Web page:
I must clarify that other
    restaurants "Alfredo" in Rome do not belong and are out of my
    brand "Il Vero Alfredo – Alfredo di
    Roma".

    I inform you that the restaurant “Il Vero Alfredo –Alfredo di Roma” is
    in the registry of “Historic Shops of Excellence” of the City of Rome Capitale.

    Best regards Ines Di Lelio

    IN ITALIANO

    STORIA DI ALFREDO DI LELIO,
    CREATORE DELLE “FETTUCCINE ALL’ALFREDO” (“FETTUCCINE ALFREDO”), E DELLA SUA
    TRADIZIONE FAMILIARE PRESSO IL RISTORANTE “IL VERO ALFREDO” (“ALFREDO DI ROMA”)
    IN PIAZZA AUGUSTO IMPERATORE A ROMA

    Con riferimento al Vostro articolo
    ho il piacere di raccontarVi la storia di mio nonno Alfredo Di Lelio, inventore
    delle note "fettuccine all'Alfredo" (“Fettuccine Alfredo”).

    Alfredo Di Lelio, nato nel settembre del 1883 a Roma in Vicolo di Santa Maria
    in Trastevere, cominciò a lavorare fin da ragazzo nella piccola trattoria
    aperta da sua madre Angelina in Piazza Rosa, un piccolo slargo (scomparso
    intorno al 1910) che esisteva prima della costruzione della Galleria Colonna
    (ora Galleria Sordi).

    Il 1908 fu un anno indimenticabile per Alfredo Di Lelio: nacque, infatti, suo
    figlio Armando e videro contemporaneamente la luce in tale trattoria di Piazza
    Rosa le sue “fettuccine”, divenute poi famose in tutto il mondo. Questa
    trattoria è “the birthplace of fettuccine all’Alfredo”.

    Alfredo Di Lelio inventò le sue “fettuccine” per dare un ricostituente
    naturale, a base di burro e parmigiano, a sua moglie (e mia nonna) Ines,
    prostrata in seguito al parto del suo primogenito (mio padre Armando). Il
    piatto delle “fettuccine” fu un successo familiare prima ancora di diventare il
    piatto che rese noto e popolare Alfredo Di Lelio, personaggio con “i baffi
    all’Umberto” ed i calli alle mani a forza di mischiare le sue “fettuccine”
    davanti ai clienti sempre più numerosi.

    Nel 1914, a seguito della chiusura di detta trattoria per la scomparsa di
    Piazza Rosa dovuta alla costruzione della Galleria Colonna, Alfredo Di Lelio
    decise di aprire a Roma il suo ristorante “Alfredo” che gestì fino al 1943, per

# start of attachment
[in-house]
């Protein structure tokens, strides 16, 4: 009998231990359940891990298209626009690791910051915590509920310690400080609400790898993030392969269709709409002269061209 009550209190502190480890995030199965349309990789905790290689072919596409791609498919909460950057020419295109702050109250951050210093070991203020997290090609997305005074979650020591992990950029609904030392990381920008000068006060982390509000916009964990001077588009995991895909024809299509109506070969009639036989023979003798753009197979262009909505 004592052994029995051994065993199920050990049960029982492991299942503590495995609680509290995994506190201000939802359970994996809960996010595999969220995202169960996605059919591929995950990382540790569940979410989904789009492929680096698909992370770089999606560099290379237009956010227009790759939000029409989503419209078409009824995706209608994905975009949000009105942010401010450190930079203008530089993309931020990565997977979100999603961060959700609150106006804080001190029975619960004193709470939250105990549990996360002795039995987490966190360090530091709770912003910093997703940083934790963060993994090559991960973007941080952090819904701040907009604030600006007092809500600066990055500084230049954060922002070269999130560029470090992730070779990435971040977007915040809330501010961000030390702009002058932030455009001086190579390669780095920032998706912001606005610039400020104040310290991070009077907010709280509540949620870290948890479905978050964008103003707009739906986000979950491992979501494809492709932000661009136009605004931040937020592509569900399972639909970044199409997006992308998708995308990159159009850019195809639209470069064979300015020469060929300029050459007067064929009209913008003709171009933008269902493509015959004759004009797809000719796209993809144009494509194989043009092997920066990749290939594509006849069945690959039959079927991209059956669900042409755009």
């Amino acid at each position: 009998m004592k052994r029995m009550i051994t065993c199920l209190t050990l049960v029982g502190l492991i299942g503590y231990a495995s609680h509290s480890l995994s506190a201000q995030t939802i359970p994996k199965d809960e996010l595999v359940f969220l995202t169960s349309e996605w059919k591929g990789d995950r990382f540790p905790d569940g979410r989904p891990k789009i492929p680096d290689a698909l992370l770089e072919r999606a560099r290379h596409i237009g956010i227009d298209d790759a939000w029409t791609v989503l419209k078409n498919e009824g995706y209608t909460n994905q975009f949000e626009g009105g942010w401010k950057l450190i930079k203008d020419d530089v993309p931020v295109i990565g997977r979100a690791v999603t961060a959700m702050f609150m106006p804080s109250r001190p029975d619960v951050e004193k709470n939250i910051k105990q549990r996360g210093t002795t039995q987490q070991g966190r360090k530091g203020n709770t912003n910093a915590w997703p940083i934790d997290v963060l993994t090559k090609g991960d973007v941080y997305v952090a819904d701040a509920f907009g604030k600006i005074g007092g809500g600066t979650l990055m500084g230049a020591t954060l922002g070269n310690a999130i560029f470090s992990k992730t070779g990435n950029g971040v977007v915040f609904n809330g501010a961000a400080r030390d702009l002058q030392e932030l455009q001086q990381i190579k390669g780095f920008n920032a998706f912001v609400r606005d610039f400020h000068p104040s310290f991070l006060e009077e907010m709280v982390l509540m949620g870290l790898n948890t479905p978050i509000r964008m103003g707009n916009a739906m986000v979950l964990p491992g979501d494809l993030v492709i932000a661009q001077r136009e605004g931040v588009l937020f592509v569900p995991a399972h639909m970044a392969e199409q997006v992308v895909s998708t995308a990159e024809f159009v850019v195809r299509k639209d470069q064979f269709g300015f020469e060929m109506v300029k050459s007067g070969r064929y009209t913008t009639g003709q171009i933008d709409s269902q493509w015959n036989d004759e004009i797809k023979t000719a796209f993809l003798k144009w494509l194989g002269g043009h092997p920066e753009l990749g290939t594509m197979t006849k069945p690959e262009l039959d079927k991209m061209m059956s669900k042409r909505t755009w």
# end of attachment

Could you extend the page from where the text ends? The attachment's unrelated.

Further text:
poi cedere l’attività a terzi estranei alla sua famiglia.

    Ma l’assenza dalla scena gastronomica di Alfredo Di Lelio fu del tutto
    transitoria. Infatti nel 1950 riprese il controllo della sua tradizione
    familiare ed aprì, insieme al figlio Armando, il ristorante “Il Vero Alfredo”
    (noto all’estero anche come “Alfredo di Roma”) in Piazza Augusto Imperatore
    n.30 (cfr. il sito web di Il Vero Alfredo).

    Con l’avvio del nuovo ristorante Alfredo Di Lelio ottenne un forte successo di
    pubblico e di clienti negli anni della “dolce vita”. Successo, che, tuttora,
    richiama nel ristorante un flusso continuo di turisti da ogni parte del mondo
    per assaggiare le famose “fettuccine all’Alfredo” al doppio burro da me
    servite, con l’impegno di continuare nel tempo la tradizione familiare dei miei
    cari maestri, nonno Alfredo, mio padre Armando e mio fratello Alfredo. In
    particolare le fettuccine sono servite ai clienti con 2 “posate d’oro”: una
    forchetta ed un cucchiaio d’oro regalati nel 1927 ad Alfredo dai due noti
    attori americani M. Pickford e D. Fairbanks (in segno di gratitudine per l’ospitalità).

    Desidero precisare che altri
    ristoranti “Alfredo” a Roma non appartengono e sono fuori dal mio brand di
    famiglia.

    Vi informo che il Ristorante “Il Vero Alfredo” è presente nell’Albo dei “Negozi
    Storici di Eccellenza – sezione Attività Storiche di Eccellenza” del Comune di
    Roma Capitale.

    Grata per la Vostra attenzione ed ospitalità nel Vostro interessante blog,
    cordiali saluti

    Ines Di Lelio